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U.S. President Donald Trump, left, and South Korean President Moon Jae-in discuss issues including security and trade at a joint press conference in Seoul Tuesday.   © Reuters
Economy

Looking to save US trade deal, Seoul eyes weapons purchases

Trump keeps up pressure on South Korea as a warning to NAFTA

SEOUL -- U.S. President Donald Trump pressed his South Korean counterpart Moon Jae-in to revise their countries' free trade agreement in talks here Tuesday, an issue Seoul aims to defuse by expanding imports of American military equipment.

The present bilateral deal "frankly has been quite unsuccessful and not very good for the United States," Trump said at a joint press conference with Moon after their talks. He repeatedly stressed the importance of Washington's partnership with Seoul, but offered blunt criticism on trade. Trump made addressing trade imbalances a top campaign issue last year.

The U.S. president brought up revising the trade pact during Moon's June visit to Washington as well. America's trade deficit with South Korea has doubled under the deal, and needs to be renegotiated, Trump insisted then.

Top negotiators from both sides convened in August in Seoul. South Korea said the trade imbalance and the FTA were unrelated, and declined to negotiate on revising the deal.

But in September, Seoul did an about-face. Visiting the U.S., negotiators learned through contacts in government and financial spheres that the Trump administration was really considering scrapping the FTA altogether. Realizing how serious the Americans were, the Koreans acquiesced in October and began preparing to renegotiate.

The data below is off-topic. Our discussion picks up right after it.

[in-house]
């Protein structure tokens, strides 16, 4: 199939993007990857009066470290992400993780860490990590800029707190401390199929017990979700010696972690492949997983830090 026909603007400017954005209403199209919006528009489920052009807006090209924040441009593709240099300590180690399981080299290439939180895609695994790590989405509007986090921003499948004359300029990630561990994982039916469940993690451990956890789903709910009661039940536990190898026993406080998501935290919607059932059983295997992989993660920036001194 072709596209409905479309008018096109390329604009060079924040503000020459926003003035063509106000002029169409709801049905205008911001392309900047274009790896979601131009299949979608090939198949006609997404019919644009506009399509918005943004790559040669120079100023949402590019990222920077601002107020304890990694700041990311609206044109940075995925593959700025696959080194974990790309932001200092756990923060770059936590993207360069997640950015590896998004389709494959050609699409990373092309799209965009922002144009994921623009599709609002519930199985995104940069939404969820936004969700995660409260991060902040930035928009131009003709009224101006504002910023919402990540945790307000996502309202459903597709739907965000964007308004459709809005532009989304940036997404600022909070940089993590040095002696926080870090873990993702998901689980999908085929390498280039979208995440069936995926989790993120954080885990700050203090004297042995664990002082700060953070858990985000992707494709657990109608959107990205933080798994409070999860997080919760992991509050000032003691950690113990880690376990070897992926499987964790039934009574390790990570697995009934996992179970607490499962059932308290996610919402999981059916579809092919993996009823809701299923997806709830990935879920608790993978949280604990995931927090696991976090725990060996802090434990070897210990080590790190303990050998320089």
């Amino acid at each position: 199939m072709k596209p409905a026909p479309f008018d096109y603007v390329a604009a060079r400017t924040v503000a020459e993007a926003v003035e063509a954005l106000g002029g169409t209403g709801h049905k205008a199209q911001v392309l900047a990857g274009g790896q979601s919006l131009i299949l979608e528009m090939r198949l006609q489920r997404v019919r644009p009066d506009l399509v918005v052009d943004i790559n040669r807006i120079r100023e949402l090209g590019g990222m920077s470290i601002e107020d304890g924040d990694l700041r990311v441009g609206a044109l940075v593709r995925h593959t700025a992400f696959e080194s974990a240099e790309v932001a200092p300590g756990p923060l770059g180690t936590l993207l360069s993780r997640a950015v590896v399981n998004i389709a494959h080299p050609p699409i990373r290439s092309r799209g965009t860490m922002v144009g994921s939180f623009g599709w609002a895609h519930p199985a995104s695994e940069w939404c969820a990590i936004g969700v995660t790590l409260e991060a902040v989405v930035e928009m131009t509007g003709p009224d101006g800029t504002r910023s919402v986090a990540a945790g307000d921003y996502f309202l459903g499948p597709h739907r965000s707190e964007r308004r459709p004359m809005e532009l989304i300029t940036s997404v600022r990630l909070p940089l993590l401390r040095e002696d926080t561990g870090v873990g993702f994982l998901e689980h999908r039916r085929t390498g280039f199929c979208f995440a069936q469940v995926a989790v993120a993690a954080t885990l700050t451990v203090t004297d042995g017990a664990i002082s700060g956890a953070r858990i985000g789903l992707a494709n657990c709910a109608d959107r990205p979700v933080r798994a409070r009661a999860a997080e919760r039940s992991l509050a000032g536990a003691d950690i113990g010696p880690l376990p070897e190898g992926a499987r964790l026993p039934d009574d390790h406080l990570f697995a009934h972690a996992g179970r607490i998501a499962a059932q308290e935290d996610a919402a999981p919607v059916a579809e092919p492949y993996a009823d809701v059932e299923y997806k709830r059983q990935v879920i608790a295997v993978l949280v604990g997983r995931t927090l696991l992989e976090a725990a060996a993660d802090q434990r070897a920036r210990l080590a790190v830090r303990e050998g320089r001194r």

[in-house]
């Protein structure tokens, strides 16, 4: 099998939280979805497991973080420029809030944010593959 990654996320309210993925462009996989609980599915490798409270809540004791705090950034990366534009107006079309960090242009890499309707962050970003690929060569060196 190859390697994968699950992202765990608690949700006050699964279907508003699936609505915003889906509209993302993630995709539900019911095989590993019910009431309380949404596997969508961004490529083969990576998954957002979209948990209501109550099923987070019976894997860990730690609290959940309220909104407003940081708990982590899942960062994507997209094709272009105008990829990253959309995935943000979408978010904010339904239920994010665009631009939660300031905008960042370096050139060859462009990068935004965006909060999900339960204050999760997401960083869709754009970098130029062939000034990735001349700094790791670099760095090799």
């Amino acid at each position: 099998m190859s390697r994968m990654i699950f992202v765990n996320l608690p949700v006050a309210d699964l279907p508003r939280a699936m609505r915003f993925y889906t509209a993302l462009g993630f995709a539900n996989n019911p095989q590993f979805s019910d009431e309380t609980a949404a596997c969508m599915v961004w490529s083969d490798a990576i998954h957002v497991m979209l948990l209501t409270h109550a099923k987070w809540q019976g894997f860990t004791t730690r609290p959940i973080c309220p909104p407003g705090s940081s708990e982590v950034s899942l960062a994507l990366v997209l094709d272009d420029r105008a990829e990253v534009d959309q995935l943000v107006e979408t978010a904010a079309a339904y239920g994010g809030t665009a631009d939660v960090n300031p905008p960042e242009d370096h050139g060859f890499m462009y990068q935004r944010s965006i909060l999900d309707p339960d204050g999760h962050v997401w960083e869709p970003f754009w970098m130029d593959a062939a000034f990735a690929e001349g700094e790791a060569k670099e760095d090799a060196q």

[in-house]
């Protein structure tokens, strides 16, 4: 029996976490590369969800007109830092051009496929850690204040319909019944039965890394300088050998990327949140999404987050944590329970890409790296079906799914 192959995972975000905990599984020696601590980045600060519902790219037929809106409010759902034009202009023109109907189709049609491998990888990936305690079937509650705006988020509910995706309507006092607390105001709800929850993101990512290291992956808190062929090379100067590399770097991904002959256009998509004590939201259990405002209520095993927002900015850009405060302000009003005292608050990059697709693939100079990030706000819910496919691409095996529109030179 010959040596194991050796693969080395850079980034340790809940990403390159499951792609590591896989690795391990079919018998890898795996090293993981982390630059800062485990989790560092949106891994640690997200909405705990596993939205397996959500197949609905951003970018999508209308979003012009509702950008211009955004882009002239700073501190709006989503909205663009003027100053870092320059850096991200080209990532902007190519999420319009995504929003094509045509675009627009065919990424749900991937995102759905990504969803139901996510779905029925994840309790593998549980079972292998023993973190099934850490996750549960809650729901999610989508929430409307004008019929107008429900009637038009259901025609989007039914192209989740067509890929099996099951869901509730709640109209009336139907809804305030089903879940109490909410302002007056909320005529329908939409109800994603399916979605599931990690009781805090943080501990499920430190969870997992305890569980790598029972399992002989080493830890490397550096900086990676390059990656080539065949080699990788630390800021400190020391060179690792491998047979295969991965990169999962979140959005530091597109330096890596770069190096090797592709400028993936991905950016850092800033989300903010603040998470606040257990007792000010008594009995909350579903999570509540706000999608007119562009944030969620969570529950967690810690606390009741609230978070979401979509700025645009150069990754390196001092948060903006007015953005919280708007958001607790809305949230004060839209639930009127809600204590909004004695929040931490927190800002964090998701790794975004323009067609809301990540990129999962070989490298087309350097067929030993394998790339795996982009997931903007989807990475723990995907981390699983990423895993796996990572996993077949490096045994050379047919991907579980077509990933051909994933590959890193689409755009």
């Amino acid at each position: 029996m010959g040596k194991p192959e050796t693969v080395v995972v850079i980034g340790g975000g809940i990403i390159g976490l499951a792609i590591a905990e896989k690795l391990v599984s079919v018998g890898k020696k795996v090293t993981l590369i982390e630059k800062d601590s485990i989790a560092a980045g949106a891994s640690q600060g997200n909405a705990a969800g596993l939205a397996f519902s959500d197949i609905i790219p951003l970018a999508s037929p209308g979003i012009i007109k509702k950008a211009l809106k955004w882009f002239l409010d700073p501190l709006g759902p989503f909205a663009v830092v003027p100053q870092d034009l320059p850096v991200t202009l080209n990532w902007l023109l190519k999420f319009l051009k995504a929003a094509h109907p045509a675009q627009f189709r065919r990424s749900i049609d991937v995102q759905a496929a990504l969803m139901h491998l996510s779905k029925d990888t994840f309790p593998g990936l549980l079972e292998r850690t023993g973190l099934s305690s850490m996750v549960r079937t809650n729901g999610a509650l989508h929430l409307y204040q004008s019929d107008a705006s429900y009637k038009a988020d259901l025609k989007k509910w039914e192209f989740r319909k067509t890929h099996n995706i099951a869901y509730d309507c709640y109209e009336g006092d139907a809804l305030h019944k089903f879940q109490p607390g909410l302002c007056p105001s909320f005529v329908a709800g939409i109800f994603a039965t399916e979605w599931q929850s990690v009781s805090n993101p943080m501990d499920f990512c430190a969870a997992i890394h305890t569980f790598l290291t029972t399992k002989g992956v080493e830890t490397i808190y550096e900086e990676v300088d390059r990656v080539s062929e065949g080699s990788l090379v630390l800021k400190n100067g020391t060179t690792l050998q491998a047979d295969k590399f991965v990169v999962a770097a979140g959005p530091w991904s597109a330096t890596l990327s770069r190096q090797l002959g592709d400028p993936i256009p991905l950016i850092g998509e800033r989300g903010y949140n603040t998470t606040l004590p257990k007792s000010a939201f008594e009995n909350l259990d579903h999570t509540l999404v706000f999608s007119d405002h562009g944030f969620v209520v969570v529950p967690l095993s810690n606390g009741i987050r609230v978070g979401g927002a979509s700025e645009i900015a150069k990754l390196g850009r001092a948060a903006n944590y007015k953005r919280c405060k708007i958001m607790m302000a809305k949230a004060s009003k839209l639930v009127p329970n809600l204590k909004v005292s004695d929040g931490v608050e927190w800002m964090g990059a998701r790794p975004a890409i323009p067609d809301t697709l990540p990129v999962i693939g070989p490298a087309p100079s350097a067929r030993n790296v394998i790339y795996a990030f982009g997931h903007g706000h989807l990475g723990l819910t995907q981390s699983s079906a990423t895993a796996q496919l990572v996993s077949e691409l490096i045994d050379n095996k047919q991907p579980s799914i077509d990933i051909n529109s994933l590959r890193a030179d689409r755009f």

A sideshow?

As of 2016, the U.S. trade deficit with South Korea came to $23.2 billion -- its eighth-largest, and small compared to the imbalances with first-place China or No. 2 Japan. Yet Washington remains fixated on its free trade deal with Seoul.

This is because for Washington, "the U.S.-South Korea FTA is a trump card giving it the upper hand in renegotiating the North American Free Trade Agreement," said Ahn Duk-geun, a professor at Seoul National University familiar with trade issues.

NAFTA, not the South Korean FTA, is the real priority. "The U.S. trade representative does not have room to simultaneously renegotiate two free trade deals," Ahn said. "By dangling the possibility of scrapping the FTA with South Korea to show how committed it is, the U.S. aims to force its will on Canada and Mexico, which oppose it over renegotiating NAFTA."

Others suggest that Trump is angling for a win with the South Korean deal because the NAFTA talks are not going as hoped. The U.S. president "did not allude to canceling the bilateral FTA during summit talks," according to a high-ranking official in the Moon's office, but Trump's deep concern with the issue is certain.

The military solution

In response, Seoul is playing the weapons card. "South Korea will be ordering billions of dollars" of military equipment, Trump said at the press conference. Moon also said his country would soon begin "cooperating on acquiring and developing cutting-edge reconnaissance assets." Among the kit to be bought from the U.S. is equipment for South Korea's so-called "Kill Chain" system for preemptive strikes on the North's nuclear and missile facilities.

The parties are also discussing the South using or buying U.S. nuclear-powered submarines, said a source connected to the South Korean president's office. Seoul has been urging Washington to bring in the vessels to counter the North Korean threat of submarine-launched ballistic missiles. The move would strengthen national defense and slim the trade imbalance with one stroke. But whether Seoul will be able to draw the U.S. into a compromise over the FTA is unclear.

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